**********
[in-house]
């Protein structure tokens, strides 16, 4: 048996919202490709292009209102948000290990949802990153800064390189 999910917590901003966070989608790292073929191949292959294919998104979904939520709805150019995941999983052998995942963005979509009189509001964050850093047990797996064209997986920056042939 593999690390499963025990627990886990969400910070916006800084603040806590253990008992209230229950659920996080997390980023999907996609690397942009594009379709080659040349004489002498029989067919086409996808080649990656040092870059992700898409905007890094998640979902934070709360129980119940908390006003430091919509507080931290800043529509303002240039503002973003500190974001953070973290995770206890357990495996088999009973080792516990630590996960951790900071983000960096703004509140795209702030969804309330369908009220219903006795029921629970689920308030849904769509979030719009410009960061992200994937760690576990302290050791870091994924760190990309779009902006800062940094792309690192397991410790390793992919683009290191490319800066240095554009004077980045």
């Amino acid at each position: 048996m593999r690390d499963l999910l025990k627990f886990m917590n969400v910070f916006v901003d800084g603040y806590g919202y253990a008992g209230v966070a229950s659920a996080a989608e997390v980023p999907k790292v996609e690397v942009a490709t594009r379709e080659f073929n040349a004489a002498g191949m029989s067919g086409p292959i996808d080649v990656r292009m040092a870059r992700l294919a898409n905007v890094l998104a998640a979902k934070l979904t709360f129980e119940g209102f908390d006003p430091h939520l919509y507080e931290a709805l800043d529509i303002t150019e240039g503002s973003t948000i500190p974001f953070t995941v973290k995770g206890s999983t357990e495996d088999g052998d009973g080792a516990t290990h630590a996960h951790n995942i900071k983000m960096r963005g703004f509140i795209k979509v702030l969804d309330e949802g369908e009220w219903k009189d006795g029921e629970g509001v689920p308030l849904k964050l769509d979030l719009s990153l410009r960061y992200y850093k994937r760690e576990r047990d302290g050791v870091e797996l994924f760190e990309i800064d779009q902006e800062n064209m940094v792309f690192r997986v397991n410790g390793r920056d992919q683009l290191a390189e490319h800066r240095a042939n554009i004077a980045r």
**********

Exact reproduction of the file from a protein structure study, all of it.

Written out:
[in-house]
């Protein structure tokens, strides 16, 4: 048996919202490709292009209102948000290990949802990153800064390189 999910917590901003966070989608790292073929191949292959294919998104979904939520709805150019995941999983052998995942963005979509009189509001964050850093047990797996064209997986920056042939 593999690390499963025990627990886990969400910070916006800084603040806590253990008992209230229950659920996080997390980023999907996609690397942009594009379709080659040349004489002498029989067919086409996808080649990656040092870059992700898409905007890094998640979902934070709360129980119940908390006003430091919509507080931290800043529509303002240039503002973003500190974001953070973290995770206890357990495996088999009973080792516990630590996960951790900071983000960096703004509140795209702030969804309330369908009220219903006795029921629970689920308030849904769509979030719009410009960061992200994937760690576990302290050791870091994924760190990309779009902006800062940094792309690192397991410790390793992919683009290191490319800066240095554009004077980045």
């Amino acid at each position: 048996m593999r690390d499963l999910l025990k627990f886990m917590n969400v910070f916006v901003d800084g603040y806590g919202y253990a008992g209230v966070a229950s659920a996080a989608e997390v980023p999907k790292v996609e690397v942009a490709t594009r379709e080659f073929n040349a004489a002498g191949m029989s067919g086409p292959i996808d080649v990656r292009m040092a870059r992700l294919a898409n905007v890094l998104a998640a979902k934070l979904t709360f129980e119940g209102f908390d006003p430091h939520l919509y507080e931290a709805l800043d529509i303002t150019e240039g503002s973003t948000i500190p974001f953070t995941v973290k995770g206890s999983t357990e495996d088999g052998d009973g080792a516990t290990h630590a996960h951790n995942i900071k983000m960096r963005g703004f509140i795209k979509v702030l969804d309330e949802g369908e009220w219903k009189d006795g029921e629970g509001v689920p308030l849904k964050l769509d979030l719009s990153l410009r960061y992200y850093k994937r760690e576990r047990d302290g050791v870091e797996l994924f760190e990309i800064d779009q902006e800062n064209m940094v792309f690192r997986v397991n410790g390793r920056d992919q683009l290191a390189e490319h800066r240095a042939n554009i004077a980045r």